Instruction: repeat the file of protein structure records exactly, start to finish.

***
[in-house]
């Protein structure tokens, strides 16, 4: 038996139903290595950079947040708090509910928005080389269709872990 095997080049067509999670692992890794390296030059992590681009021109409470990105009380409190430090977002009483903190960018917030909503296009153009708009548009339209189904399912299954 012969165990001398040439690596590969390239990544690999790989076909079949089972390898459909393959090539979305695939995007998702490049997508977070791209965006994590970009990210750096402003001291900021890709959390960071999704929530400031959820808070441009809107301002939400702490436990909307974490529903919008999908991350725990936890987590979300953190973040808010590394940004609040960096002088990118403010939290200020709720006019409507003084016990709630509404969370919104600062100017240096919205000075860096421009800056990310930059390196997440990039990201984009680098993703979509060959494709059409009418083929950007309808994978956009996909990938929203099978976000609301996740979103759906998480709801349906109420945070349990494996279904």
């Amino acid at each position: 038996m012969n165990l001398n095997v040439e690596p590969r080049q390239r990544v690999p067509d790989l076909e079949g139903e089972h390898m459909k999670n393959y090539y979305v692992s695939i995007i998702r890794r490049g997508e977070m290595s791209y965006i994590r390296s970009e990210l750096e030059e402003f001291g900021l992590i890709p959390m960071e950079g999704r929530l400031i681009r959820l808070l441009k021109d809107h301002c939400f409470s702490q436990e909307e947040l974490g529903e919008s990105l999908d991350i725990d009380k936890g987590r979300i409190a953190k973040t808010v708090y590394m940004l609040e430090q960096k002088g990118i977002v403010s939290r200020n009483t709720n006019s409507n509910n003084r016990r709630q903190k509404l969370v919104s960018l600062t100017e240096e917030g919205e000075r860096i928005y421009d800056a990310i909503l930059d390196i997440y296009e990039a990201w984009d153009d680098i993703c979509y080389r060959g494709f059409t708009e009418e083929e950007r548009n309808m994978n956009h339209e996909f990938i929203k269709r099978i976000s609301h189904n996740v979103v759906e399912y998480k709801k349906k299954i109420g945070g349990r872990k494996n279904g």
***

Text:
[in-house]
């Protein structure tokens, strides 16, 4: 038996139903290595950079947040708090509910928005080389269709872990 095997080049067509999670692992890794390296030059992590681009021109409470990105009380409190430090977002009483903190960018917030909503296009153009708009548009339209189904399912299954 012969165990001398040439690596590969390239990544690999790989076909079949089972390898459909393959090539979305695939995007998702490049997508977070791209965006994590970009990210750096402003001291900021890709959390960071999704929530400031959820808070441009809107301002939400702490436990909307974490529903919008999908991350725990936890987590979300953190973040808010590394940004609040960096002088990118403010939290200020709720006019409507003084016990709630509404969370919104600062100017240096919205000075860096421009800056990310930059390196997440990039990201984009680098993703979509060959494709059409009418083929950007309808994978956009996909990938929203099978976000609301996740979103759906998480709801349906109420945070349990494996279904």
């Amino acid at each position: 038996m012969n165990l001398n095997v040439e690596p590969r080049q390239r990544v690999p067509d790989l076909e079949g139903e089972h390898m459909k999670n393959y090539y979305v692992s695939i995007i998702r890794r490049g997508e977070m290595s791209y965006i994590r390296s970009e990210l750096e030059e402003f001291g900021l992590i890709p959390m960071e950079g999704r929530l400031i681009r959820l808070l441009k021109d809107h301002c939400f409470s702490q436990e909307e947040l974490g529903e919008s990105l999908d991350i725990d009380k936890g987590r979300i409190a953190k973040t808010v708090y590394m940004l609040e430090q960096k002088g990118i977002v403010s939290r200020n009483t709720n006019s409507n509910n003084r016990r709630q903190k509404l969370v919104s960018l600062t100017e240096e917030g919205e000075r860096i928005y421009d800056a990310i909503l930059d390196i997440y296009e990039a990201w984009d153009d680098i993703c979509y080389r060959g494709f059409t708009e009418e083929e950007r548009n309808m994978n956009h339209e996909f990938i929203k269709r099978i976000s609301h189904n996740v979103v759906e399912y998480k709801k349906k299954i109420g945070g349990r872990k494996n279904g």